Miami Cuban Community

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Miami Cuban

Introduction

At the present moment, Miami is characterized by emigration from Cuba, and the area has become known as “Cuban Miami”. In today’s world, many locations have become multi-cultured and multi-racial. It may also be due to the influence of international politics on them. The present rate of the growth of internationalization within Miami has driven towards the phenomenon of social polarization. It is due to the fact that the increasing number of Cubans that have emigrated to Miami have retained loyalty to their culture, customs, language and religion (Sicius 34). After the increased influx of Cubans into Miami, there were lurking fears among the original residents that the social landscape would be much altered because of this, and the quality of life may decrease. Today, the growth of Miami is greatly defined by the immigration of Cubans (Winsberg 406).

Pre-1959 Migration of Cubans

In the 1950s, the USA enforced a trade embargo on imported cigars, and afterwards, the tobacco industry made its headquarters in New York, Florida and New Jersey. Emigrants from Cuba, who came in order to flee from the volatile situation that happened, and members of the ousted government arrived here, and most of them were black. Because of racial discrimination that existed in the USA at that time, especially as a result of the Jim Crow laws, some black Cubans were forced to live in secluded communities, and some visited separate schools opened for them. Due to the volatile situation here, some of the Cubans decided to migrate to New York. These migration trends from the South towards the North painted a similar picture of the Northern migration, which occurred after the tobacco industry had suffered a blow in the late 1930s, and the population of blacks declined by 50% in Tampa.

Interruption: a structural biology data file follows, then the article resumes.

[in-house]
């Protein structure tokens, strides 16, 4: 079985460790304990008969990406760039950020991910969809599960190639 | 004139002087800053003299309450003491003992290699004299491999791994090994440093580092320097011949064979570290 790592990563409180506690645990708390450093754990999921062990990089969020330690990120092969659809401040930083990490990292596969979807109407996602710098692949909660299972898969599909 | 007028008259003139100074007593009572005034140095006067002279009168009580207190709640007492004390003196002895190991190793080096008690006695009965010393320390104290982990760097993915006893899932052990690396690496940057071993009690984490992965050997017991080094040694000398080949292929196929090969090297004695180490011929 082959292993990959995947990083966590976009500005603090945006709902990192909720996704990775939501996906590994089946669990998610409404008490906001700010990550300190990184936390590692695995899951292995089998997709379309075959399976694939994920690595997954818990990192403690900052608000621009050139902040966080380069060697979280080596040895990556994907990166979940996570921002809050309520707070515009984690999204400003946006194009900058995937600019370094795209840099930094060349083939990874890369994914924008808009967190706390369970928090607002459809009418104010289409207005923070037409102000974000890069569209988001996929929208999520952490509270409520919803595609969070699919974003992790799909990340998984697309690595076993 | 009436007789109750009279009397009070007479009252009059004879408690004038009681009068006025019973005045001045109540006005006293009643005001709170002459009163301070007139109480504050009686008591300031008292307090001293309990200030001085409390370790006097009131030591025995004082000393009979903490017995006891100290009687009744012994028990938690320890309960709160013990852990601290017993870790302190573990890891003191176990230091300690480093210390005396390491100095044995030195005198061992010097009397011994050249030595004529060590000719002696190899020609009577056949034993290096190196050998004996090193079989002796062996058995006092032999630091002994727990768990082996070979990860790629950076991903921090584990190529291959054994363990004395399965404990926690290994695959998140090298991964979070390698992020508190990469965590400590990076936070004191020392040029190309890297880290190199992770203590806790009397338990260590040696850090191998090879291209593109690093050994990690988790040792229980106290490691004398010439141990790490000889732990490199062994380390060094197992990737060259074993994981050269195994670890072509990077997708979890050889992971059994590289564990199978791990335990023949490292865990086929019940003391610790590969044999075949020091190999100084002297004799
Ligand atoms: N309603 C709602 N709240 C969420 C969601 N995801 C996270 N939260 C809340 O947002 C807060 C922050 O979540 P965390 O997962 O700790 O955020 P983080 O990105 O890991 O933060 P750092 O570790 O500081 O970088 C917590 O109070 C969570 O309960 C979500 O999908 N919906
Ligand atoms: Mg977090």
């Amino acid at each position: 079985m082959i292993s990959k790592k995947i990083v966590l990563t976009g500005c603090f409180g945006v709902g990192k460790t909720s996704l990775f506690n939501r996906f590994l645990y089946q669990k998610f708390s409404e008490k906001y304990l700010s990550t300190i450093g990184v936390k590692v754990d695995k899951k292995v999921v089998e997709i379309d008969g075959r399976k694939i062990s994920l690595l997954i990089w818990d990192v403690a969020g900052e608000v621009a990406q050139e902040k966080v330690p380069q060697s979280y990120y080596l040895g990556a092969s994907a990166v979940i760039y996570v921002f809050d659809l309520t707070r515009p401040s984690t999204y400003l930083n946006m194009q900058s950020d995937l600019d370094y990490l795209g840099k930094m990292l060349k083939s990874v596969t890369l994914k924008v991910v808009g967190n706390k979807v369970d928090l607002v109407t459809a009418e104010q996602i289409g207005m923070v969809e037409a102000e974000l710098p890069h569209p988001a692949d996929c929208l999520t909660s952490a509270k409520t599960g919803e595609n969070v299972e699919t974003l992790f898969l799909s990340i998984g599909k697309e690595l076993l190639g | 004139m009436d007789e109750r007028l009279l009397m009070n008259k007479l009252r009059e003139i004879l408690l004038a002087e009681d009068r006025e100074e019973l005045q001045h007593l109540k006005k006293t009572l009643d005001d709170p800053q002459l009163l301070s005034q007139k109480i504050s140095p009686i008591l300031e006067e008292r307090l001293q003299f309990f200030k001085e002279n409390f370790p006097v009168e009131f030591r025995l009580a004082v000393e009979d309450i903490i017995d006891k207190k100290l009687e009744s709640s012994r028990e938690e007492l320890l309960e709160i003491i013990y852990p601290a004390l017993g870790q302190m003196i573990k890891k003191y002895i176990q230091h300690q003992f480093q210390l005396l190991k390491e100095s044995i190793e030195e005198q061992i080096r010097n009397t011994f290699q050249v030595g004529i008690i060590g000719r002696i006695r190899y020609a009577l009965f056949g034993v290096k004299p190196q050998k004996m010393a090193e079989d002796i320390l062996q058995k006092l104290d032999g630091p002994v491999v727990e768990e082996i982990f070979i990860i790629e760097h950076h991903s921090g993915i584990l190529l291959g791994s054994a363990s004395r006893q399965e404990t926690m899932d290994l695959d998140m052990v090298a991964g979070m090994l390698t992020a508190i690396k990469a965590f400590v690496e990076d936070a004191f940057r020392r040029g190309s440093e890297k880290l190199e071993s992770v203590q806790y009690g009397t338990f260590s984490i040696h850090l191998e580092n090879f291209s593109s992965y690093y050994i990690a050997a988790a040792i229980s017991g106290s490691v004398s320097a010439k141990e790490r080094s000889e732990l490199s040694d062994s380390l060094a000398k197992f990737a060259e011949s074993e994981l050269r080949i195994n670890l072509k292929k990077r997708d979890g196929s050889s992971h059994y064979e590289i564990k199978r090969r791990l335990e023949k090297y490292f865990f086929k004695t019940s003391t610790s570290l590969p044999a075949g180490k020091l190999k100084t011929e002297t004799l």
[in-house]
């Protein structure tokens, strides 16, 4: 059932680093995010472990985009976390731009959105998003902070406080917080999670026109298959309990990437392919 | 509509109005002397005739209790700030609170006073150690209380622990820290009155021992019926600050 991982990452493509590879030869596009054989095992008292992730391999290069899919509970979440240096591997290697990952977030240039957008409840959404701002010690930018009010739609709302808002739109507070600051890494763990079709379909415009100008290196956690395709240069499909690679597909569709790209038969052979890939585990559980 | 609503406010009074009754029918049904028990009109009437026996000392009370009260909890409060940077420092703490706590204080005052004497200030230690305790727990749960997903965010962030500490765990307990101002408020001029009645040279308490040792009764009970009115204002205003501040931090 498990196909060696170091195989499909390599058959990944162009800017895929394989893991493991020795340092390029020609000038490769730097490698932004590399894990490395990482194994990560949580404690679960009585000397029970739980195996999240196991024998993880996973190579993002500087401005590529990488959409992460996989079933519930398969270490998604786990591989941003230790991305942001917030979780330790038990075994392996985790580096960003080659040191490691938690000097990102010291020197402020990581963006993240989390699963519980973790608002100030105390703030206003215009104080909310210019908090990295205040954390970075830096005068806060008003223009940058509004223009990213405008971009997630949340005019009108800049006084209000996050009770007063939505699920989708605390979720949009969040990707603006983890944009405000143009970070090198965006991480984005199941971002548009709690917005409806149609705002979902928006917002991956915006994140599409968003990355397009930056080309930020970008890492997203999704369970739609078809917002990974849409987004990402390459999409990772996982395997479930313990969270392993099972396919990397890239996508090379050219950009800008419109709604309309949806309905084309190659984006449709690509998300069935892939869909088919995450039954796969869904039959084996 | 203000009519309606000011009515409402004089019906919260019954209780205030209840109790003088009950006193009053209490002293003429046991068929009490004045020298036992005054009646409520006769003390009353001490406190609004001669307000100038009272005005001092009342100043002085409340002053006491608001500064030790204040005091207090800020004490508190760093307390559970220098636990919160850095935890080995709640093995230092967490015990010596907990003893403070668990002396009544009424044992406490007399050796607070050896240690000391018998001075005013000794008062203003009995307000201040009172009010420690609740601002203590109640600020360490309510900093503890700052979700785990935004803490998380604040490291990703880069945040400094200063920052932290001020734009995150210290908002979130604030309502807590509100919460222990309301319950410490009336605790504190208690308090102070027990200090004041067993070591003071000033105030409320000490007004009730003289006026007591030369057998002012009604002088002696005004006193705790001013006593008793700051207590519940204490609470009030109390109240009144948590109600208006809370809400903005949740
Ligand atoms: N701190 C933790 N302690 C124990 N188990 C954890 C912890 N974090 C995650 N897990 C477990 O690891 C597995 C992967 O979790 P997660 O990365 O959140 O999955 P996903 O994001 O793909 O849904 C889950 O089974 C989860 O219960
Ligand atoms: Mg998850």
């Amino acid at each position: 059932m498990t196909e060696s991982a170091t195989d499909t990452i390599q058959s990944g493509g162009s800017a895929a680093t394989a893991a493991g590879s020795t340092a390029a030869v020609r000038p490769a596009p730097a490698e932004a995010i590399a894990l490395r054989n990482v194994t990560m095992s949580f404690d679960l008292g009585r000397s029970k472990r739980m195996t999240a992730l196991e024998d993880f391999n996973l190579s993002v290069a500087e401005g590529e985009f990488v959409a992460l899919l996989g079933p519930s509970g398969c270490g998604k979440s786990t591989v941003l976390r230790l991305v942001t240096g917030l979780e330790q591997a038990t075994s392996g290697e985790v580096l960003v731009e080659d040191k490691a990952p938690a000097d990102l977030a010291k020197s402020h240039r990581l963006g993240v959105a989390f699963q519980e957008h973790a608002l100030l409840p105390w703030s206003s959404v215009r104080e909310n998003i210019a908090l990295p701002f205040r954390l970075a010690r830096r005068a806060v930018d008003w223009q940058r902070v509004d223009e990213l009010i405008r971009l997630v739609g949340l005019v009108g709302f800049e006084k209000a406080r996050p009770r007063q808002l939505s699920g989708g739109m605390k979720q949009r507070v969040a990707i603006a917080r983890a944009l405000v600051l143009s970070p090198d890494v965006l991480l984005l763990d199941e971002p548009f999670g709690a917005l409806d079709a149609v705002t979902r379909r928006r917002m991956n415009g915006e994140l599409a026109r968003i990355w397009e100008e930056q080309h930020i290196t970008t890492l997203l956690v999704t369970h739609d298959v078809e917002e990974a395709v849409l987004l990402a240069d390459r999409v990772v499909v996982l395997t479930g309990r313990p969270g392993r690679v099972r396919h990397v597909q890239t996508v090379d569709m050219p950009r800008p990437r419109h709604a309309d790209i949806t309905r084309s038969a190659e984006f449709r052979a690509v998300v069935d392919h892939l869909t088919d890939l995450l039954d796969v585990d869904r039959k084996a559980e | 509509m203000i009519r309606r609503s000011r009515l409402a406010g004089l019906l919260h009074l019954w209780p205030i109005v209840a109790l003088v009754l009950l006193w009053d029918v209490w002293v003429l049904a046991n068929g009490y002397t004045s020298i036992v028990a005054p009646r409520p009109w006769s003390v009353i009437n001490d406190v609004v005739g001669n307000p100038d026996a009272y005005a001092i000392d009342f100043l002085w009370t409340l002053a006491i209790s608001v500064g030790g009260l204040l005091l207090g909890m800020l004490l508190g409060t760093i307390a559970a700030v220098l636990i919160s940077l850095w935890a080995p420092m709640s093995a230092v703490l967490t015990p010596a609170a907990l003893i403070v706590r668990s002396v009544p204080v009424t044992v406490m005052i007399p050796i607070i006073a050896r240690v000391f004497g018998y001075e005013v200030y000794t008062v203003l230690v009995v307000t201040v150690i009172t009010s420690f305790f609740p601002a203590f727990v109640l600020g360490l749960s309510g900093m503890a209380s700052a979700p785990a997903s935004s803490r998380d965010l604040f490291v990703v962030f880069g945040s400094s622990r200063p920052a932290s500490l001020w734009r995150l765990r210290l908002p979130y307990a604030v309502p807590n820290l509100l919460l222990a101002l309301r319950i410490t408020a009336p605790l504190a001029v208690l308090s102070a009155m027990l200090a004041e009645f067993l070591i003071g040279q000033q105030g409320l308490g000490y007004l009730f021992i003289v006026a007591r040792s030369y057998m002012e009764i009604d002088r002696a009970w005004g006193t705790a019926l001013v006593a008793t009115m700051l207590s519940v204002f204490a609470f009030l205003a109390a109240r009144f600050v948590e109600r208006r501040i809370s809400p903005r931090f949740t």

Migration of Cubans from 1959 to 1973

After the Cuban Revolution in 1959, after Fidel Castro had assumed power, the emigration of Cubans towards America took place in three groups:
1) The first group of over 200,000 supporters of Fulgenico Batista took flight towards the USA.
2) The second one comprised the elite class of migrants, and this included high profile managers, professionals and executives. These Cubans were previously familiar with the economic system in the country, to which they migrated (Winsberg 409).
3) The third class included middle class Cubans and the working class, especially skilled workers (Winsberg 409).
Migrants were mostly females, old men and boys under the age of fifteen (Winsberg 412). Among them, there were some white immigrants because of the strict laws in place, which favored the migration of those Cubans, who had families in the USA. The revolution in the country broke down inter-social differences. The earliest migrants, which had arrived in the USA, were unskilled female workers, and they had to face many problems, such as antagonism on the part of Miami lower class residents. Low-wage workers, who were males, went to the tobacco industry, whereas female ones were engaged in the garment industry (Grillo 7). In 1961, court hearings were held, in which local inhabitants and officials complained about the Cuban influx. However, the administration decided to maintain the practice of permitting migration from communist states and considering them as political refugees. The Eisenhower administration also decided to establish a support program for Cuban migrants called the Cuban Refugee Program (CRP). It provided them with health facilities, monthly allowances, food, student loans and transport facilities from Cuba to the USA. In addition to that, the CRP also trained women and helped them find appropriate jobs. In this way, emigrants had improved housing and employment.

Late 1880’s Migration of Cubans

In 1886, there was an economic expansion in Florida, which had been mainly caused by the influx of Hispanic migrants from Cuba and Key West. They established the cigar industry, and the local economy underwent a huge change. Tampa became known as a cigar capital in the world. It was during the era, when Jim Crow’s racial policies were put in place, and migrants were forced to work at low wages and live away from the original inhabitants. The blacks were tolerated more in the Latin Quarter, but in West Tampa and Ybor City, there were some areas that were less tolerant, and few of them were divided between the blacks and whites on racial lines. Many authors also agreed on the fact that Cubans had to face many issues during the reign of Jim Crow. It did not even matter, if they were black or white, they were perceived as backward and trouble-brewing people (Hay 54).